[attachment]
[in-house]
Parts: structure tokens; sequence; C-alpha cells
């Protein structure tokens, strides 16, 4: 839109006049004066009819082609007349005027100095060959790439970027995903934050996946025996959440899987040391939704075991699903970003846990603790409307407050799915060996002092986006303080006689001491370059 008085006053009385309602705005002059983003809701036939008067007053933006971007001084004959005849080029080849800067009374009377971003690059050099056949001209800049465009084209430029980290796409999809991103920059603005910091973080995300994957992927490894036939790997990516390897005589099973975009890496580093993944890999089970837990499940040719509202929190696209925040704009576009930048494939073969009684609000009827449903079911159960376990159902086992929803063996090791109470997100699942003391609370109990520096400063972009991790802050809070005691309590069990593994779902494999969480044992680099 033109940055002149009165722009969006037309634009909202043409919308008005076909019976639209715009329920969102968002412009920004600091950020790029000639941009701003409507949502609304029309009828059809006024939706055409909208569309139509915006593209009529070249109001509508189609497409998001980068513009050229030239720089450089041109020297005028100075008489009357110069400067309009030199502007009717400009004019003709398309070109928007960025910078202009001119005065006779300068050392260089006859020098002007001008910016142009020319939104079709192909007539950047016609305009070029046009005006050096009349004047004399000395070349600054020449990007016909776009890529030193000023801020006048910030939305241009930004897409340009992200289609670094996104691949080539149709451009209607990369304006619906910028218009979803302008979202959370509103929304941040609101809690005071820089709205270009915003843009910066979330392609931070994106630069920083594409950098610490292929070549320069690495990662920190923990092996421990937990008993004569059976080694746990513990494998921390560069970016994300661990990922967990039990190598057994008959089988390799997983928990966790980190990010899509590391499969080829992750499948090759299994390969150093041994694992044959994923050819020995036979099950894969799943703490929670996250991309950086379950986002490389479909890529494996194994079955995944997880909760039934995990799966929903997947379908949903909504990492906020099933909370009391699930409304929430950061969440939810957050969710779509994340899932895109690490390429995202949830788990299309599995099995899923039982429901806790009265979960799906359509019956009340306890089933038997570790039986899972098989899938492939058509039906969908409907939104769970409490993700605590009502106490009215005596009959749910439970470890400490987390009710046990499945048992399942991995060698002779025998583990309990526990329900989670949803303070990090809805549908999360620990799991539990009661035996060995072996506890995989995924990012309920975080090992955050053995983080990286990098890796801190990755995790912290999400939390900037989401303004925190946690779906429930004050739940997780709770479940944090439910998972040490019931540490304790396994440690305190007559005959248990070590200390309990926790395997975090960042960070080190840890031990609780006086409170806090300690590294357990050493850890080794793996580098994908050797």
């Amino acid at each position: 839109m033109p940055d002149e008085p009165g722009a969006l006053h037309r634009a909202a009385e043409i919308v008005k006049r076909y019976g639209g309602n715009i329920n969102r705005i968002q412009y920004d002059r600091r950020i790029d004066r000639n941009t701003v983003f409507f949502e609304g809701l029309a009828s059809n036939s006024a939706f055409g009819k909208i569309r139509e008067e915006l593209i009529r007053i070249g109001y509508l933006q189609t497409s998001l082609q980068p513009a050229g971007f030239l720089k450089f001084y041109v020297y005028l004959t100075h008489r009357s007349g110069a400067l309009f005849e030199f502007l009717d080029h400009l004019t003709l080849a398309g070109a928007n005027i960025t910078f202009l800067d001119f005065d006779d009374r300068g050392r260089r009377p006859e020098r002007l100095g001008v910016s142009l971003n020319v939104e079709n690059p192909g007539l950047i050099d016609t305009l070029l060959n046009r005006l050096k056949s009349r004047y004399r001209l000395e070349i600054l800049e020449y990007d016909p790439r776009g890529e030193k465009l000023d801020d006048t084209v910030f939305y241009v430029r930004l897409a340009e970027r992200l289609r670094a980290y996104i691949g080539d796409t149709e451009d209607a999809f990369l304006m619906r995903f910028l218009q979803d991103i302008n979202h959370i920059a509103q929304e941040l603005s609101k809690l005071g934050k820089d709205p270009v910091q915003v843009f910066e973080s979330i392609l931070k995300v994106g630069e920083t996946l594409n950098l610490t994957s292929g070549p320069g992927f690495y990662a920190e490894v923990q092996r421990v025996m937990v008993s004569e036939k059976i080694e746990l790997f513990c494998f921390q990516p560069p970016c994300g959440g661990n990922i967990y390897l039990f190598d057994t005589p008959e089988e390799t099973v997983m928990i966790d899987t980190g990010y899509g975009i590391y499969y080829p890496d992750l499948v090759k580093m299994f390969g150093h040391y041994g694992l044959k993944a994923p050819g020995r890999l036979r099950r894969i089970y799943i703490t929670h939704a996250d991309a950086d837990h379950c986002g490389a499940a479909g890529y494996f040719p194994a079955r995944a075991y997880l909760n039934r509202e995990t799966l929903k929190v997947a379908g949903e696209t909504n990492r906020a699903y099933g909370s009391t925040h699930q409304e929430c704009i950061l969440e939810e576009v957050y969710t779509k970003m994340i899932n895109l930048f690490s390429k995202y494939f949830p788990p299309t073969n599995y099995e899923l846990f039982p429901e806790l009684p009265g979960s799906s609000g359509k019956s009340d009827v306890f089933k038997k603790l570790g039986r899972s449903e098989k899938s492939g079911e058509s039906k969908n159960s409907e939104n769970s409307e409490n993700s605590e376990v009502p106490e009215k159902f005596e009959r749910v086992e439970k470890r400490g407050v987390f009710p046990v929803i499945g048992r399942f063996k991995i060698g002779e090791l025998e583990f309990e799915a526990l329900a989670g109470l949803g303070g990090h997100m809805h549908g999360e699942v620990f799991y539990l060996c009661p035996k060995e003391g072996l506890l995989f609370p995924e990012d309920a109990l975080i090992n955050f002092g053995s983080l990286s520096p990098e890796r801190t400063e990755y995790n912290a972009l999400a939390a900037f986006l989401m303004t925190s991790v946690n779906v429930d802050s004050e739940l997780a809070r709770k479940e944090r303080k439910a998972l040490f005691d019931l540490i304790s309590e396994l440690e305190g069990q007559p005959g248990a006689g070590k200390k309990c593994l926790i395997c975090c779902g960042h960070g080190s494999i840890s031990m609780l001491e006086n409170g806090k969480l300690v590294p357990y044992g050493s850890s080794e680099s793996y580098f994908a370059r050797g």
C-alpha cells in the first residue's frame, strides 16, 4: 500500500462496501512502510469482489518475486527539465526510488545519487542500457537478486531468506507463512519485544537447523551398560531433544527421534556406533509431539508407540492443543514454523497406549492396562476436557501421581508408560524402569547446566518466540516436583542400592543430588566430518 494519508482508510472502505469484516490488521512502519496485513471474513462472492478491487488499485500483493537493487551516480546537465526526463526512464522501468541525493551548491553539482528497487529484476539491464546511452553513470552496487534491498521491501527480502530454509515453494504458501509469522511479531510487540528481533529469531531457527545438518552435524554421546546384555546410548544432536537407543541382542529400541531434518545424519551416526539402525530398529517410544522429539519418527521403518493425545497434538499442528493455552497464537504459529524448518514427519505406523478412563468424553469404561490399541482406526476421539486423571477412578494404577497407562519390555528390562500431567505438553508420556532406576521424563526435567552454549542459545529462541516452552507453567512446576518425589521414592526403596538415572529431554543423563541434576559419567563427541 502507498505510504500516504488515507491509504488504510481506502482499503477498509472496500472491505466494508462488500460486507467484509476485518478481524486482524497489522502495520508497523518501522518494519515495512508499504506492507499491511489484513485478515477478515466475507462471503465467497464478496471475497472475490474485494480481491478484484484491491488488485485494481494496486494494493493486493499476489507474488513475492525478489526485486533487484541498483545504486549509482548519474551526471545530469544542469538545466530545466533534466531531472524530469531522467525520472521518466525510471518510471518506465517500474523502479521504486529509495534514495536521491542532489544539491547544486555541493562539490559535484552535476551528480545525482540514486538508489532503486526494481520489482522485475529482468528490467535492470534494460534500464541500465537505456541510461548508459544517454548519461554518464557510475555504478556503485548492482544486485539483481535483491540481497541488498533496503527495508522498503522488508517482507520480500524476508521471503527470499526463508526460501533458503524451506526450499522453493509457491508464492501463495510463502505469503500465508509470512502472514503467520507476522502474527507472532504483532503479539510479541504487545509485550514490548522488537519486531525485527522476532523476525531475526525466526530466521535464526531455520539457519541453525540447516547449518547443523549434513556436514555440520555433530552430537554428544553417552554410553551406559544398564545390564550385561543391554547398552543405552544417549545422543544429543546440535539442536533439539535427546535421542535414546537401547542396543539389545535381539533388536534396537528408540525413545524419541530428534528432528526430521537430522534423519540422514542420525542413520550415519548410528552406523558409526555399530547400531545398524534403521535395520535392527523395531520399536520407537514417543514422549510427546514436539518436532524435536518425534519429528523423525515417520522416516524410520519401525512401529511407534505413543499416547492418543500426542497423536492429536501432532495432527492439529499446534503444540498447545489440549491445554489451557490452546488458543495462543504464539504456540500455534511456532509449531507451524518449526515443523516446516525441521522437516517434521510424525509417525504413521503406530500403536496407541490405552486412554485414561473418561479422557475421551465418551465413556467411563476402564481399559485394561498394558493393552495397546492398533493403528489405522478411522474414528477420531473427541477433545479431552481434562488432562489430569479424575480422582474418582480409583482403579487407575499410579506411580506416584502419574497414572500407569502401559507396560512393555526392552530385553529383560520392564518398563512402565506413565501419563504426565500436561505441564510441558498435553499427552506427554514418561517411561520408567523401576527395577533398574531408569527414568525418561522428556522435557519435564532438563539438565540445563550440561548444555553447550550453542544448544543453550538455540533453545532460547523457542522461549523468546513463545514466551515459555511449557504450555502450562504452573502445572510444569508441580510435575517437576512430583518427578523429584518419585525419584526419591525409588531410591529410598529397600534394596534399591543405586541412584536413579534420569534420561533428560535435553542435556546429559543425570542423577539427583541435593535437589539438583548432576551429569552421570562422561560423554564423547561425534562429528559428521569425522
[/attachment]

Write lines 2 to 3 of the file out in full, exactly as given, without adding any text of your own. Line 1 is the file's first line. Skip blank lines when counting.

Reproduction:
Parts: structure tokens; sequence; C-alpha cells
């Protein structure tokens, strides 16, 4: 839109006049004066009819082609007349005027100095060959790439970027995903934050996946025996959440899987040391939704075991699903970003846990603790409307407050799915060996002092986006303080006689001491370059 008085006053009385309602705005002059983003809701036939008067007053933006971007001084004959005849080029080849800067009374009377971003690059050099056949001209800049465009084209430029980290796409999809991103920059603005910091973080995300994957992927490894036939790997990516390897005589099973975009890496580093993944890999089970837990499940040719509202929190696209925040704009576009930048494939073969009684609000009827449903079911159960376990159902086992929803063996090791109470997100699942003391609370109990520096400063972009991790802050809070005691309590069990593994779902494999969480044992680099 033109940055002149009165722009969006037309634009909202043409919308008005076909019976639209715009329920969102968002412009920004600091950020790029000639941009701003409507949502609304029309009828059809006024939706055409909208569309139509915006593209009529070249109001509508189609497409998001980068513009050229030239720089450089041109020297005028100075008489009357110069400067309009030199502007009717400009004019003709398309070109928007960025910078202009001119005065006779300068050392260089006859020098002007001008910016142009020319939104079709192909007539950047016609305009070029046009005006050096009349004047004399000395070349600054020449990007016909776009890529030193000023801020006048910030939305241009930004897409340009992200289609670094996104691949080539149709451009209607990369304006619906910028218009979803302008979202959370509103929304941040609101809690005071820089709205270009915003843009910066979330392609931070994106630069920083594409950098610490292929070549320069690495990662920190923990092996421990937990008993004569059976080694746990513990494998921390560069970016994300661990990922967990039990190598057994008959089988390799997983928990966790980190990010899509590391499969080829992750499948090759299994390969150093041994694992044959994923050819020995036979099950894969799943703490929670996250991309950086379950986002490389479909890529494996194994079955995944997880909760039934995990799966929903997947379908949903909504990492906020099933909370009391699930409304929430950061969440939810957050969710779509994340899932895109690490390429995202949830788990299309599995099995899923039982429901806790009265979960799906359509019956009340306890089933038997570790039986899972098989899938492939058509039906969908409907939104769970409490993700605590009502106490009215005596009959749910439970470890400490987390009710046990499945048992399942991995060698002779025998583990309990526990329900989670949803303070990090809805549908999360620990799991539990009661035996060995072996506890995989995924990012309920975080090992955050053995983080990286990098890796801190990755995790912290999400939390900037989401303004925190946690779906429930004050739940997780709770479940944090439910998972040490019931540490304790396994440690305190007559005959248990070590200390309990926790395997975090960042960070080190840890031990609780006086409170806090300690590294357990050493850890080794793996580098994908050797």